AI important for future personalised care

An ageing population and limited resources pose major challenges. PhD student Alexander Galozy believes that artificial intelligence (AI) will play a significant role in the future to manage long-term illness, both for the care providers and the patients. Using AI could reduce workload and costs within healthcare and increase the autonomy of patients.

A stetoscope laying on top of a smartphone, illustrated icons floating over the phone screen. Illustration.

“It is therefore of great value, both for the healthcare but also for society at large, to understand how and when these AI techniques can be used most effectively,” says Alexander Galozy, PhD student at the School of Information Technology at Halmstad University.

Alexander Galozy will present his research within the field at his licentiate seminar on April 19. He is part of the research group at the University that, together with Region Halland, runs the iMedA project (Improving Medication Adherence through Person Centered Care and Adaptive Intervention). The researchers believe that there is a need to develop individualised digital solutions to support patients with high blood pressure, so-called hypertension, to improve their medication adherence. Patients with high blood pressure have good refill adherence. However, collecting one's medicine is not necessarily the same as actually taking it. Therefore, the researchers hope that AI and individualised digital tools can be one way to support the patient group.

Mobile application as support

The project is developing a mobile application providing personalised digital interventions, which will consider different behaviours and needs since the reasons for not following a treatment plan differ between individuals.

The first step has been to identify various reasons why patients with high blood pressure do not follow the prescribed treatment plan. The researchers have done this by analysing large amounts of electronic health records (EHR). As a part of the iMedA project, Alexander Galozy has, in his licentiate thesis, analysed the problem with measuring medication adherence using current EHR. He also has investigated how machine learning models can be used on EHR to predict patients' medical adherence.

Portrait of man.

Alexander Galozy.

“Measuring medication adherence using real-world EHR is not easy. There is a lot that can complicate the work, for example, through duplicates and missing data. This makes the analyses incorrect. However, we have begun to find solutions to solve the problems,” says Alexander Galozy.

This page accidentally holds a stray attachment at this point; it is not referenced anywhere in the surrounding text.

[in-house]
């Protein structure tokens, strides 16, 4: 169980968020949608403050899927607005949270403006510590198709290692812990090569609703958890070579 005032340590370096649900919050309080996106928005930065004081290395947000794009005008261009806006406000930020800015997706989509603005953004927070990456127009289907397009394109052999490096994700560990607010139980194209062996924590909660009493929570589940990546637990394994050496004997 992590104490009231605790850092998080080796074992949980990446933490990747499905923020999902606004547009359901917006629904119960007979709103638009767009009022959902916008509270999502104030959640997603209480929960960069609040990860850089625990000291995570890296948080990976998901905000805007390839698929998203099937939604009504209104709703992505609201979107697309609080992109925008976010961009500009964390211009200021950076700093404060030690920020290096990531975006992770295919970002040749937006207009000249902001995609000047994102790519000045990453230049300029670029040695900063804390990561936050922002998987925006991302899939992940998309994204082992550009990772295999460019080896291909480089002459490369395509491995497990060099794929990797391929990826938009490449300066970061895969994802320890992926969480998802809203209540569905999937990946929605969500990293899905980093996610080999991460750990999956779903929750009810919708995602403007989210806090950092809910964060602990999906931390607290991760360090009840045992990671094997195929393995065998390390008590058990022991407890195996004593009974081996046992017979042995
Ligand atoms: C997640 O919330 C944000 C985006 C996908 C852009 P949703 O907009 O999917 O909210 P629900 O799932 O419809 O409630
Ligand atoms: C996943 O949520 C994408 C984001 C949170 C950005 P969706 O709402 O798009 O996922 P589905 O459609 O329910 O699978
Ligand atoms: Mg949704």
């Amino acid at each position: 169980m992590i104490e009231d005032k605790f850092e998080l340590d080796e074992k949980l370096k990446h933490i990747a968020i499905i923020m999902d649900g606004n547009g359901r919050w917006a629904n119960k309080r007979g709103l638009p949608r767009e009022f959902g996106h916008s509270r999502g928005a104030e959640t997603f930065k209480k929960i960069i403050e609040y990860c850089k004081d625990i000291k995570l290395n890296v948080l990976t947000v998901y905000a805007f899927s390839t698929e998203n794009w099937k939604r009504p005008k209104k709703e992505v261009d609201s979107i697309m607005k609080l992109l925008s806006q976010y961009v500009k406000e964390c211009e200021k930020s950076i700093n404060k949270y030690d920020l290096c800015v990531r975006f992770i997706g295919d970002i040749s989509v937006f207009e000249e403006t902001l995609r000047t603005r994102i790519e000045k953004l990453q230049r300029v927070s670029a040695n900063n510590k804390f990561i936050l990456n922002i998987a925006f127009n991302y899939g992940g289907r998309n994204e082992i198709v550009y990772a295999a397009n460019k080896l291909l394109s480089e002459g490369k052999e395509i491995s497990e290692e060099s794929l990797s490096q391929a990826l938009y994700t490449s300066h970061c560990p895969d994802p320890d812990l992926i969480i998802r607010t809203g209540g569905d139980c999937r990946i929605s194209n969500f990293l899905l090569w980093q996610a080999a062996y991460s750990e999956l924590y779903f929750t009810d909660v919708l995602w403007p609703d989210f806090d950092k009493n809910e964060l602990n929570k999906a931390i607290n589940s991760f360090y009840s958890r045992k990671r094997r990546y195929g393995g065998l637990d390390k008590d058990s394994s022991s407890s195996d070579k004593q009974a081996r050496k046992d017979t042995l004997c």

Machine learning needs correct data

Another obstacle when predicting medical adherence behaviour is the data generated from patients who visit their doctors frequently. It can be interpreted as these patients are more likely to refill their medication. Still, it is not certain that these patients actually pick up their medicine or follow their prescribed medical treatment.

“It complicates the work of developing machine learning models when we cannot fully trust the data. Methods to address the problem of skewed data are still lacking but are under development,” says Alexander Galozy.

Tailor-made reminders

The researchers in the iMedA project want to create persisting behavioural changes among patients with high blood pressure. Through so-called Reinforcement Learning (RL) techniques, patients will receive adapted and personalised information through the mobile application. Many solutions today depend on patients generating useful and accurate information and often take a long time before they function optimally. It can lead to the user, in this case a patient, losing interest in using the tool. As another part of Alexander Galozy's licentiate thesis, he has developed a setting and algorithm for providing adaptive personalised interventions.

“In my research, I have combined strategies to be able to personalise the solutions in the mobile health tool. Although enhanced learning looks promising, there is still a long way to go before methods become a natural part of our technical solutions,” says Alexander Galozy.

Alexander would like to continue his work in the academia and his career as a researcher in AI.

“The licentiate is just a small step in that direction, and there are still many interesting questions that I want to answer!”

Text: Anna-Frida Agardson
Top illustration: iStock
Photo: Private

About Alexander Galozy

Alexander Galozy was born in 1991 in Hamburg, Germany. He has a engineering degree in Engineering Informatics from Fachhochschule Wuerzburg-Schweinfurt and a Master’s degree in Embedded and Intelligent Systems from Halmstad University. His interest in information technology began in early childhood. However, it didn't take off until after he received his first degree in Engineering Informatics. He came to Halmstad in 2016 as he wanted to delve into the AI subject, and thought that the University offered an attractive programme.

About the licentiate seminar

The seminar will take place on April 19 at 14.00.

More information and link to Zoom. External link.

Thesis title: Data-driven personalised healthcare: Towards personalised interventions via reinforcement learning for Mobile Health External link, opens in new window.

  • Opponent: Johansson, Fredrik, PhD, Chalmers University of Technology
  • Supervisors: Sławomir Nowaczyk and Mattias Ohlsson, both Professors at Halmstad University.

The research is conducted within the iMedA-project and is funded by VINNOVA.